(Editor’s note: this biography of John Samuel LeForce, prominent early-day cattleman of this area, is taken from the “Bluestem Breeze,” published by the Bluestem Cattlemen’s Association issue of March 28, 1949.)
Sam LeForce came to the Cherokee Nation in 1886 when his parents, Mr. & Mrs. John B. LeForce moved from Kansas. He became a prominent figure in the cattle industry along with his brother, Erastus, who was better known as “Rass” LeForce.
The family first settled in the Pheasant Hill area but a year after their arrival, Sam LeForce married Sallie Keys & established a home of his own.
Tell of the period of the 1880’s & 1890’s when he was interviewed in 1949, Sam LeForce said “At that time Jim Hall, Judge George Clark, Nat Skinner, Boob Little, S. S. Cobb, Bill Halsell & Grayson Wills were the main cattlemen of Northeast OK.
“Vinita had just officially changed its name from Downingville to Vinita, & Doc Frazee had the main drug store, E. N. Ratcliff had the large Dry Goods & Grocery Store. Lucien Buffington, Chief Tom Buffington & Davis Hills were the citizens. A dozen cattlemen occupied the entire territory. There were no fences or leases, but each man had a territory & it was known as his range – Halsell Range, Little Range, etc.
Most of the early cattlemen lived in town & had camp houses on their ranges. I could ride from Vinita to Claremore & never see a house, except when I crossed the river or a creek.
There were no leases, rentals or taxes, & you could cut all the hay you wanted. One summer my brother Rass & I cut & stacked 2,100 tons of hay for Nat Skinner. We used an overshot stacker, bought of E. N. Ratcliff. There were no roads in those days, only trails. Prairie chickens, coyotes, wild turkey & deer were plentiful. I can remember seeing droves of prairie chickens, looked like a thousand in a bunch. In fact, they were thicker then blackbirds are now,” LeForce recalled.
L. W. Marks was Deputy U.S. Marshal & later became quite a cattleman.
“Bill Halsell was the largest cattle operator & had come from TX where most of the early cattlemen originated. In later years Ewing Halsell, his son, carried on here in addition of his large TX holdings.
In the early days I have ridden often in prairie bottoms where the native bluestem grass was higher than my head, with me on my horse.
The first big cattle deal that my brother Rass & I made was when we bought 1,400 cows from the Stevenson brothers who lived on Clear Crrek. The Cherokee authorities wanted them to pay taxes, which they refused to do, so they moved the cattle out of Indian Territory to Elgin, KS.
The Stevenson brothers came over & wanted to sell them to us. Rass said “where would we get the money?” & I told him to go buy the cattle & I would rustle the money. I told him to make a small payment so he could not be arrested for stealing, & he bought them for $14 a head. When Rass came home he said “I bought the cattle. Where are you going to get the money?” I said I will borrow the money from Evans, Snider, Buell Livestock Commission Company of Kansas City.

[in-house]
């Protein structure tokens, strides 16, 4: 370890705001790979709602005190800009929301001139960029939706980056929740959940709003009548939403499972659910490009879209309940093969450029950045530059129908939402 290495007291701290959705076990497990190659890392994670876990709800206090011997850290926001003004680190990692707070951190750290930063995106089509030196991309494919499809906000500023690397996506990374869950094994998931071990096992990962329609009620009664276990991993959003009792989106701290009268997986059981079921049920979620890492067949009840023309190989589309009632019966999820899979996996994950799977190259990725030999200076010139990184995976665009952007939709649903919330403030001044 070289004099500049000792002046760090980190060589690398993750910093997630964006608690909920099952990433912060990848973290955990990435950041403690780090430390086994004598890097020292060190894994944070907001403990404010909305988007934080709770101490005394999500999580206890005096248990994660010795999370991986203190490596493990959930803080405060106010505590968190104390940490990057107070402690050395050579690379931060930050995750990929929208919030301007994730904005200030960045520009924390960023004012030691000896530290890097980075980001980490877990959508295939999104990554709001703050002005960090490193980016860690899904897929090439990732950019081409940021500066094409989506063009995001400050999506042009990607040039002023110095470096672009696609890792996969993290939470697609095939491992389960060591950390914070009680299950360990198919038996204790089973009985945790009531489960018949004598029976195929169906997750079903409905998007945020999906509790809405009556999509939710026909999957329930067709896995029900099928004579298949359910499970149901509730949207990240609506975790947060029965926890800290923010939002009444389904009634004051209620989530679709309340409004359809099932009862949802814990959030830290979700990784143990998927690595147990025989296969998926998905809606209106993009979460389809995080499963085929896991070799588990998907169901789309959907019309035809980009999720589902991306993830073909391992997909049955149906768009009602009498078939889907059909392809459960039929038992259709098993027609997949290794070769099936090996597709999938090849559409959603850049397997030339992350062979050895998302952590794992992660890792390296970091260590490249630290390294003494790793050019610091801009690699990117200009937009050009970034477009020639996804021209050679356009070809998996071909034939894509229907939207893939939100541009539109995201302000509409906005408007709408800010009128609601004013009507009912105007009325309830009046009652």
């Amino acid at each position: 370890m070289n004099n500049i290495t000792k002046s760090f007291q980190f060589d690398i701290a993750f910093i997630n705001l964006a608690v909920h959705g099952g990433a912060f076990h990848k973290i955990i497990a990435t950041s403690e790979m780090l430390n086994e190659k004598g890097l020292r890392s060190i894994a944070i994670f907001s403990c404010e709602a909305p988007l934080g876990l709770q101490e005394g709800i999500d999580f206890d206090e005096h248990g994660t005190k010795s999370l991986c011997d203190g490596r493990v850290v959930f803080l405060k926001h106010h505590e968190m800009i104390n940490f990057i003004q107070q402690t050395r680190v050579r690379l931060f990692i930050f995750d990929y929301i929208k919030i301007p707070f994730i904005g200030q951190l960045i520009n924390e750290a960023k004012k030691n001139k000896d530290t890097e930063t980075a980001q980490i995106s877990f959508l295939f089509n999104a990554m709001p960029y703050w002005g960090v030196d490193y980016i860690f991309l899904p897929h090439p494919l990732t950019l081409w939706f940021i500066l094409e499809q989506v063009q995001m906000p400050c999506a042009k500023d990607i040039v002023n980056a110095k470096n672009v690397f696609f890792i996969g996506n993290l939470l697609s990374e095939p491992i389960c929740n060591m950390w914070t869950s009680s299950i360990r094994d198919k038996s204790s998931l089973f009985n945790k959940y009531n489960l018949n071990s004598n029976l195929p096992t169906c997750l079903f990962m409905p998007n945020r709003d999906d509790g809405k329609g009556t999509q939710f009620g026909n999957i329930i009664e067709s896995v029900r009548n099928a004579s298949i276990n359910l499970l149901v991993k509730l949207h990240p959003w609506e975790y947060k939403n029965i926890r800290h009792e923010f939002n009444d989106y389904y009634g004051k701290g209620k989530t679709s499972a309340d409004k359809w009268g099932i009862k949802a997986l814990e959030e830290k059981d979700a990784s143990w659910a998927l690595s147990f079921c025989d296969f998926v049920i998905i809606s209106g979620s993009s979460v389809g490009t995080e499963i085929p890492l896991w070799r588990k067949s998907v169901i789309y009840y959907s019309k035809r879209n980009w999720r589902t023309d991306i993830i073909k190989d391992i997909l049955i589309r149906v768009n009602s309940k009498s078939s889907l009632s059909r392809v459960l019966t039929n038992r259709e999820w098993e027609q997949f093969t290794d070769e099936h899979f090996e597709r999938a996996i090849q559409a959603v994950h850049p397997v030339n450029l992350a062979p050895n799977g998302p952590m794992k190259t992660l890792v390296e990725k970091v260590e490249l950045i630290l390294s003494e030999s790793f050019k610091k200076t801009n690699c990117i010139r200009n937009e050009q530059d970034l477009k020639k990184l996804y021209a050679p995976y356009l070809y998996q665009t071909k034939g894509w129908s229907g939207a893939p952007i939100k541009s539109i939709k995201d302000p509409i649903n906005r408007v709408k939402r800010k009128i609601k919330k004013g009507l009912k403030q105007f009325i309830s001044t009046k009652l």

I borrowed all the money (?) for 8 percent & 10 percent. It was 8 percent if you paid when due & if you ran over the rate was 10 percent. At that time I was only 23 years old & I had never borrowed any money before.
Mr. Snider let me have the money without seeing the cattle, but he did give me some good advice by saying “Young man, this is your opportunity. If you make good, you can go ahead. If you fail, you might as well quit the big cattle business”.
We bought the cattle about the 20th of Feb. & sold them in July & August & paid our note before it was due. The cows brought 3-4 & 1/2 cents, & the calf crop, which was good, brought 4 cents a pound. We shipped cattle to Kansas City until we had overpaid our note of $2,200.
I went into Kansas City & asked Mr. Snider how we stood & he told me & asked if I wanted the money. I said to leave it until we were through shipping, & he finally sent it to the First National Bank of Vinita, $10,108.08.
The First National Bank of Vinita was started in 1892, & I was its first depositor. I had just tidden in from the ranch & tied my pony, & as I came to the bank, Col. Cook, the cashier, opened the door for business.
In the early days we usually bought cattle & paid for them in cash. One of my first trips buying cattle was to Going Snake District near Siloam Springs, Ark., & I tied $3,500 in cash around my left arm & I started out alone on horseback to buy cattle.
After that time we shipped thousands of cattle, & at one time owned 14,000 acres of land,” LeForce recalled in that 1949 interview.